Freak the Mighty
by Philbrick, W. R.






At the beginning of eighth grade, learning disabled Max and his new friend Freak, whose birth defect has affected his body but not his brilliant mind, find that when they combine forces they make a powerful team





Rodman Philbrick is the author of six award-winning novels for young readers. His first novel, Freak the Mighty, won the California Young Reader Medal. It was received with great acclaim and has sold more than a million copies. The sequel, Max the Mighty, received starred reviews, and his novel The Fire Pony was named a 1996 Capital Choice. His more recent books for the Blue Sky Press are REM World; The Last Book in the Universe, which was named an ALA Best Book for Young Adults; and The Young Man and the Sea, which received a starred review from School Library Journal. He and his wife live in Maine and the Florida Keys.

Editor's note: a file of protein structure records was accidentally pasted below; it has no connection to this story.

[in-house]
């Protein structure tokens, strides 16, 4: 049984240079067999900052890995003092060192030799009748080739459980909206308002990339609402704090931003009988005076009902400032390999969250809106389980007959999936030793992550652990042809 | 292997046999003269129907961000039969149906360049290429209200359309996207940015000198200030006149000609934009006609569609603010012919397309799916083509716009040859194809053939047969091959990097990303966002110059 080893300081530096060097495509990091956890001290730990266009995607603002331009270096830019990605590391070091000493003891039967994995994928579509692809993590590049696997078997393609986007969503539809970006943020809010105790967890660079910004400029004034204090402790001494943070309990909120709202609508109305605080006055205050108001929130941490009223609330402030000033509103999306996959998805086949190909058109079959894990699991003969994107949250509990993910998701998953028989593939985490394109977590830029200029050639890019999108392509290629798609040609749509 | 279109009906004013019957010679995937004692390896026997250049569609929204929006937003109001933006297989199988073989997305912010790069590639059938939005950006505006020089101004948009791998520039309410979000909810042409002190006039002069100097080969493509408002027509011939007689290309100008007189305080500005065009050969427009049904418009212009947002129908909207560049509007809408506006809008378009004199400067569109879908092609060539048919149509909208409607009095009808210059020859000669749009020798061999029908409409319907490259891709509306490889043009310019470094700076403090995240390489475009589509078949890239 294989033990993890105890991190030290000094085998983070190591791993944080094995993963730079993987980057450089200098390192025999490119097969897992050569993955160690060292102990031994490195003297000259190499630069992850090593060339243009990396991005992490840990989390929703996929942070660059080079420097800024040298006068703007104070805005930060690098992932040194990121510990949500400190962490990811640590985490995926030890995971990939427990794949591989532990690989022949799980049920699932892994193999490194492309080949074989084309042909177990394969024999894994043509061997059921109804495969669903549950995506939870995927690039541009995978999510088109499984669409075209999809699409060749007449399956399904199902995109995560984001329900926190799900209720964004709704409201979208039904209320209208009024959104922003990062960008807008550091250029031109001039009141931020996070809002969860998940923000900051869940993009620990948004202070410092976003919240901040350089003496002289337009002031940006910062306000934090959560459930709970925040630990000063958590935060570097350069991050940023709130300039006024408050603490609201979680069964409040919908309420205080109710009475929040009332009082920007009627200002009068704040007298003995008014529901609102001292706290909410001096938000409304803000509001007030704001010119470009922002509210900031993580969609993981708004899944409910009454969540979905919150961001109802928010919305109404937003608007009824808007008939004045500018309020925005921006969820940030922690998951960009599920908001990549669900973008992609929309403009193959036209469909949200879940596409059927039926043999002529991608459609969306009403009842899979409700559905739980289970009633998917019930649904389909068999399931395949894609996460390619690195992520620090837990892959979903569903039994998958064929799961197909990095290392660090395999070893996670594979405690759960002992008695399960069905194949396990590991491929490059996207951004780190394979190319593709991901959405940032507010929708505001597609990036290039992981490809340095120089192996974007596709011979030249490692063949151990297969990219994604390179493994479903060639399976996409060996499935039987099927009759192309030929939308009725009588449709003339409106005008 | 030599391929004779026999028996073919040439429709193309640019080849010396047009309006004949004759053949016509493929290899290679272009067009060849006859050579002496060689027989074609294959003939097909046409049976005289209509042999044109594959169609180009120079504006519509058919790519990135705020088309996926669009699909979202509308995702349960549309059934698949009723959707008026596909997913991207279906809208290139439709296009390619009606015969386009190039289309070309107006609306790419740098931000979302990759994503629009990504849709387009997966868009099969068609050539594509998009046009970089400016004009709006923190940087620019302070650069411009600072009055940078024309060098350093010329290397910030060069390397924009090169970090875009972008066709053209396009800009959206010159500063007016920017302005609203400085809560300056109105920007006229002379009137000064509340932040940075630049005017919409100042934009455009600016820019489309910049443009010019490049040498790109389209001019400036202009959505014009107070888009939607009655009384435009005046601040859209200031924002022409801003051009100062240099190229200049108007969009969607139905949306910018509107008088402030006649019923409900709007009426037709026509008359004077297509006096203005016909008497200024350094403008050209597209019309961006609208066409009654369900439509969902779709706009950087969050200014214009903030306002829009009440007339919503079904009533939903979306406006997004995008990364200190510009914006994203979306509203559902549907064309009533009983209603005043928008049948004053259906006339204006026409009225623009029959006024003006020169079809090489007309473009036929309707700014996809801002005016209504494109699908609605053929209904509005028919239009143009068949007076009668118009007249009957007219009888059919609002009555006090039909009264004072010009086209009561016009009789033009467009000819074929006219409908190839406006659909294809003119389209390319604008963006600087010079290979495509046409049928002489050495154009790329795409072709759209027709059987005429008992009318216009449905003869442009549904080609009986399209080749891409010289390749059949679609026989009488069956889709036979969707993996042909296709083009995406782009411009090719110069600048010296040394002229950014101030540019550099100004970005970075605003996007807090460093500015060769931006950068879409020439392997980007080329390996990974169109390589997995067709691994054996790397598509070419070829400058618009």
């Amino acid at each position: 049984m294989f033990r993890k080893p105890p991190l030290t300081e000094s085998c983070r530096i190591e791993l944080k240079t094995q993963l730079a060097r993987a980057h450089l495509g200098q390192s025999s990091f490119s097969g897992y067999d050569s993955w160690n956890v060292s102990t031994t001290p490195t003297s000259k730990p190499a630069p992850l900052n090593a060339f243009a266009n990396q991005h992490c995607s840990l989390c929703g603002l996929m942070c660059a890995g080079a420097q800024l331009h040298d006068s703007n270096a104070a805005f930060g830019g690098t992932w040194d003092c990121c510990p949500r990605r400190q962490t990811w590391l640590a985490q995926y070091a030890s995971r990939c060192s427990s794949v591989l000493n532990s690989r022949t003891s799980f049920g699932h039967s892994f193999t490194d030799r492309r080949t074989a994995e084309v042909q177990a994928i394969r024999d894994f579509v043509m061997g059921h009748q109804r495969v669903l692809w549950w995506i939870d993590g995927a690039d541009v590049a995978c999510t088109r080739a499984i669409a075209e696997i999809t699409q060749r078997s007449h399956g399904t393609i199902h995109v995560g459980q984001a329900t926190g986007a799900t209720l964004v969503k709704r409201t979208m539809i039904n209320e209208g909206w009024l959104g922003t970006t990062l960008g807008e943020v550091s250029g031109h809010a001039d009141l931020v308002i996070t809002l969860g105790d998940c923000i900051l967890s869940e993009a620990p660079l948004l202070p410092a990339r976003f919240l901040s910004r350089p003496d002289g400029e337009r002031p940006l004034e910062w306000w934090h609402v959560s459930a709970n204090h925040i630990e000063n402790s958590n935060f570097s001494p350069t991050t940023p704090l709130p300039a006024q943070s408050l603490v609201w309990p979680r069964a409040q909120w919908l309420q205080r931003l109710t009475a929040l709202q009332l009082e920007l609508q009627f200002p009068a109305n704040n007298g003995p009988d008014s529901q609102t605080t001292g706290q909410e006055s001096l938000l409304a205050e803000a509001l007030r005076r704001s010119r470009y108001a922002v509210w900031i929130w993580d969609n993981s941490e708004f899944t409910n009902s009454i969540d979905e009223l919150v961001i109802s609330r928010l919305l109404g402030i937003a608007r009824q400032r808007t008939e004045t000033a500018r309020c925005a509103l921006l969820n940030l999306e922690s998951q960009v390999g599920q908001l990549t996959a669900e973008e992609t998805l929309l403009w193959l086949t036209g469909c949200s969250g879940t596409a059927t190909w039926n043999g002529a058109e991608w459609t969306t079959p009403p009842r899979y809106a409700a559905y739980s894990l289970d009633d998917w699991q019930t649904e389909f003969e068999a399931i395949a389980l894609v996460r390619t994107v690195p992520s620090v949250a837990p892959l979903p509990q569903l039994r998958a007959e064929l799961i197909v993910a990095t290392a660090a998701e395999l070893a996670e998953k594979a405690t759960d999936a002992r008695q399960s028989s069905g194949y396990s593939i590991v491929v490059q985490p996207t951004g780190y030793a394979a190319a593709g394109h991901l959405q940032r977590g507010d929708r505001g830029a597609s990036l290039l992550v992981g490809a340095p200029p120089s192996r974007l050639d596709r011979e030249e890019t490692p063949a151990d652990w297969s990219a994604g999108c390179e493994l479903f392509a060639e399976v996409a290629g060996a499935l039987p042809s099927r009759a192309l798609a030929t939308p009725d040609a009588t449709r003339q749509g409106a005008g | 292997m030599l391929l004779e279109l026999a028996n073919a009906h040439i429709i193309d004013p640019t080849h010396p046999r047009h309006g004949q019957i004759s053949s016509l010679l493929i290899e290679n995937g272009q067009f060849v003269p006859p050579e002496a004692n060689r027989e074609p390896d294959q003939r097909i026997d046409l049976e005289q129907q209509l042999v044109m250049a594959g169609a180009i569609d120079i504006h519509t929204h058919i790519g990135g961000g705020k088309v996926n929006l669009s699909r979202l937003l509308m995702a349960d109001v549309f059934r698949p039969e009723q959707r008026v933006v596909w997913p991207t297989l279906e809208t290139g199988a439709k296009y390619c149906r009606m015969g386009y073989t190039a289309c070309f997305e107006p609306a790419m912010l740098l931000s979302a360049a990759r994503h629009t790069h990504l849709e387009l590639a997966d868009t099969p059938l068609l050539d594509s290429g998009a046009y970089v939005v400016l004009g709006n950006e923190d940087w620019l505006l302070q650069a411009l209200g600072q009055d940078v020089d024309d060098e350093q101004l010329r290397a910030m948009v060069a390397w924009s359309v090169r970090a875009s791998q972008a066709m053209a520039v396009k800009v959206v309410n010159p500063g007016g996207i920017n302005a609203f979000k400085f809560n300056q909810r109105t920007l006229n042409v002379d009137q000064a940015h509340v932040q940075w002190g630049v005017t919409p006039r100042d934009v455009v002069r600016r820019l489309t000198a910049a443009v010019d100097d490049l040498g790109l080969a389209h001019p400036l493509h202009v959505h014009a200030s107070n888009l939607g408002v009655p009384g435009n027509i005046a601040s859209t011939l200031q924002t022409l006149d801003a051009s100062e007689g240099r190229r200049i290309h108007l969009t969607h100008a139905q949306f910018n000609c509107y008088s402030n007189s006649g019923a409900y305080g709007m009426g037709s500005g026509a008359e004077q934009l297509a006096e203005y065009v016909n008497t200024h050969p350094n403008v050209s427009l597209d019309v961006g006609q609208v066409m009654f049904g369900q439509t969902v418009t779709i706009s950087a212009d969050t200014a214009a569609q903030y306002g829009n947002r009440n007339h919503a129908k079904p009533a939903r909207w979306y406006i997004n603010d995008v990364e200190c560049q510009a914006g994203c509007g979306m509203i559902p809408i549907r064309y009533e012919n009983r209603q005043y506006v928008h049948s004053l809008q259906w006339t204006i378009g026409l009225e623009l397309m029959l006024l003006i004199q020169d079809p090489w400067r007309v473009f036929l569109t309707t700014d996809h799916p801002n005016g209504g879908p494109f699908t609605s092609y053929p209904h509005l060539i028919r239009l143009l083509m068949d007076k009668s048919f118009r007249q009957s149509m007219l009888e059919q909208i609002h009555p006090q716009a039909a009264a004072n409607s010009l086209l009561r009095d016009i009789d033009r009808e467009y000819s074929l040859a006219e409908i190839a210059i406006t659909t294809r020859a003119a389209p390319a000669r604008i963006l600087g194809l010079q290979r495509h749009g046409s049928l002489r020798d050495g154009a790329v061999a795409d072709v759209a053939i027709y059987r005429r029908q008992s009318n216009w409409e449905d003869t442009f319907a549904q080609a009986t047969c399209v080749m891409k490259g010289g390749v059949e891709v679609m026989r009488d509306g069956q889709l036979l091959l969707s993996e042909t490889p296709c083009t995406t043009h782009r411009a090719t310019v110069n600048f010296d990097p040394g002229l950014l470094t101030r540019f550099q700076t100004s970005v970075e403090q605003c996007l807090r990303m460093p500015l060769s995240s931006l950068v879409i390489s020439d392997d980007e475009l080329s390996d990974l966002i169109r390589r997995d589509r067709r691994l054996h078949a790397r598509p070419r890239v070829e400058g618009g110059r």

``The unvanquished truth'' concerning the extraordinary friendship between Kevin (``Freak''), a brilliant 12-year-old whose birth defect prevents growth, and gigantic Max, who recognizes in his new two-foot-tall neighbor the feisty kid with crutches he knew in daycare years ago. Meanwhile, Max has his own troubles; he can barely read, making school an ordeal, and since his dad's in jail for killing his mother, he lives with gentle Gram and the aptly named Grim in a fairly rough neighborhood. As ``Freak the Mighty''-as they call themselves when Freak perches on Max's shoulders, guiding him like a horse and issuing instructions-the two have much to give each other. With Freak's quick wits and Max's long legs, they explore the neighborhood and best a gang of bullies on July 4. Freak, with his vast vocabularyand imagination to match, is uncondescending but uncompromising. He gets Max involved in his elaborate fantasy games and lures him into reading; when school starts, Max (somewhat implausibly) is placed in the gifted class to help his friend. When Max's father gets out on parole at Christmas, a mesmerizingly suspenseful sequence echoing the earlier rout of the bullies ensues. Max's description of their friendship-ostensibly written, after Freak's death, in the blank book Freak had given him-is gritty, unsentimental, sparked with Freak's wry verbal wit and Max's earthier humor, and ultimately poignant. Easily read but compelling: an intriguing and unusual story. (Fiction. 10-14) # Copyright 1999 Kirkus Reviews






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